The eighth wonder of the world, as it is often called by accountants, compound interest can help you increase your earnings if you grasp how it works. As for those who don’t, they’re likely to end up paying it instead and become worse-off.
So what exactly is compound interest and how does it work? Read on to find out.
Defining Compound Interest
Firstly, we need to understand simple interest. It is the interest calculated solely on the original amount of money (called ‘principal’) deposited or loaned.
For instance, $1,000 loaned at a rate of 5% simple interest for a period of 4 years means:
$1000 x 5/100 x 4 = $200 interest to be paid annually (i.e. principal x interest rate x duration = interest to be paid)
Loans like home mortgages, student loans and car loans usually utilize this type of interest.
Now, moving on to compound interest.
Compound interest is calculated not just on the principal amount, but also on the amount of interest accumulated so far (hence the name compound). It is therefore, the ‘interest on interest.’
It can be calculated via the formula:
Total compounded interest = P (1 + r/n) (nt) – P
Here P is principal amount, r is the annual rate in decimal value, n is the number of annual compounding periods and t is the total number of years the money is borrowed or invested for.
So for instance if the same principal amount of $1,000 is loaned for the same period of 4 years on the interest rate of 5%, with the only exception that interest is now being compounded (annually) instead of being simple, then the interest amounts to approximately $216.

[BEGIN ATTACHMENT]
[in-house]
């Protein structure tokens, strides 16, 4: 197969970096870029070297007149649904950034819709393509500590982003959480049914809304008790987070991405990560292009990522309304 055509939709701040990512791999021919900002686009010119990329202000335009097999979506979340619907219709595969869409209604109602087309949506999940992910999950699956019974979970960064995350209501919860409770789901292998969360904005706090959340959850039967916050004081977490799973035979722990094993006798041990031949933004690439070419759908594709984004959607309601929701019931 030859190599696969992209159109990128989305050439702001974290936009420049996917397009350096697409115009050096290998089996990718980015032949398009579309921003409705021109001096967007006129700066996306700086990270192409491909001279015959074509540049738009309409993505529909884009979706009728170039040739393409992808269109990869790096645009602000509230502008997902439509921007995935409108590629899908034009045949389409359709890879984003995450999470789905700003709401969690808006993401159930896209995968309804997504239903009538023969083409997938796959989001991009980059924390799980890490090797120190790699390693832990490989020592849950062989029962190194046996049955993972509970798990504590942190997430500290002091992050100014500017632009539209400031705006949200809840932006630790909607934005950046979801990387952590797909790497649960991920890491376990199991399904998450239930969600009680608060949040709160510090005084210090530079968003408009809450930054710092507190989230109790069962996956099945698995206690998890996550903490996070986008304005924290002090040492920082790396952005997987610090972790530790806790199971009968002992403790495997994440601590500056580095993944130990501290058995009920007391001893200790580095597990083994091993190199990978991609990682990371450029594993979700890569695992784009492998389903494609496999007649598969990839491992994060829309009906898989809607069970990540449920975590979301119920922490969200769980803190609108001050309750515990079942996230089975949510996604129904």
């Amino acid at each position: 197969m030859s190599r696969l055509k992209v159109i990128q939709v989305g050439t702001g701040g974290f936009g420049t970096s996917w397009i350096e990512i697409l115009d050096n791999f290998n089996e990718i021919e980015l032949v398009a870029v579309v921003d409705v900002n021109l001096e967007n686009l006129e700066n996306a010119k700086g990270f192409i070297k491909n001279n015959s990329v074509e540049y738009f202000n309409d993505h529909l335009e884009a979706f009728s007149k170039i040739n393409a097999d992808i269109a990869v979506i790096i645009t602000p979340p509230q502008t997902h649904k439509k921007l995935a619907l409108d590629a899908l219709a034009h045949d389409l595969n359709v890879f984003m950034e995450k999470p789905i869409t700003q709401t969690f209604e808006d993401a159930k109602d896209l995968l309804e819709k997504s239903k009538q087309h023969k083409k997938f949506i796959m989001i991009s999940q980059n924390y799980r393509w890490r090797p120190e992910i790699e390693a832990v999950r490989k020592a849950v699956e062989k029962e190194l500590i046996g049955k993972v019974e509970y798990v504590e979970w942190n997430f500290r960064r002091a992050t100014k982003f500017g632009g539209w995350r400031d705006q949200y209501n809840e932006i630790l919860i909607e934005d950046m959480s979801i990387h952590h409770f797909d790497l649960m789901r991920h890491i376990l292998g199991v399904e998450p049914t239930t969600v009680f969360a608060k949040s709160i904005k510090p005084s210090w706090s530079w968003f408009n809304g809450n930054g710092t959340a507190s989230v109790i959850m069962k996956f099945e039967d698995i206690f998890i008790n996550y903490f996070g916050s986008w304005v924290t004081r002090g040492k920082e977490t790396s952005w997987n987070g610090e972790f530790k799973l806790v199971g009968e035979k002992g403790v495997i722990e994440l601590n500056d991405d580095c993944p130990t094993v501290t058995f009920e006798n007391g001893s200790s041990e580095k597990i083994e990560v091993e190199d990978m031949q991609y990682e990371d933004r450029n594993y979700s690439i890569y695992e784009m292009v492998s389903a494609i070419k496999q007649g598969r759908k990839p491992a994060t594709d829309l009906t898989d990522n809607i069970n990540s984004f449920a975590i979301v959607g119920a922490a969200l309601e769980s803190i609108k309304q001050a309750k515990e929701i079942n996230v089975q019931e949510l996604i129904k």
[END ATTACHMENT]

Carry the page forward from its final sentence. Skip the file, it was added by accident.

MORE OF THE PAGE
This means $16 more interest to be paid as compared to the loan on simple interest. This amount may seem small, but that’s because the principal considered here was small. For real loans of thousands of dollars, this difference lies in thousands of dollars as well!
To know the total value of a loan or investment based on compound interest at the end of its period, the following formula can be used:
FV = P (1 + r/n) (nt)
Here FV is the future value of the loan or investment (i.e. compounded interest and the principal).
In case, you wish to avoid the math, online calculators can be used instead.
Turn Compound Interest In Our Own Interest!
When investing your money, look out for options that compound money more frequently (e.g. monthly instead of annually or daily instead of monthly). This is because, naturally, the more frequent the periods, the higher interest you will accrue. Conversely, when taking a loan, take one that compounds less frequently as you will have to pay more interest on a loan that is compounded monthly instead of annually and so on.
Compound interest is indeed a powerful concept. Now that you have learned how it works, make sure to use it to strengthen your finances and make that interest work for you!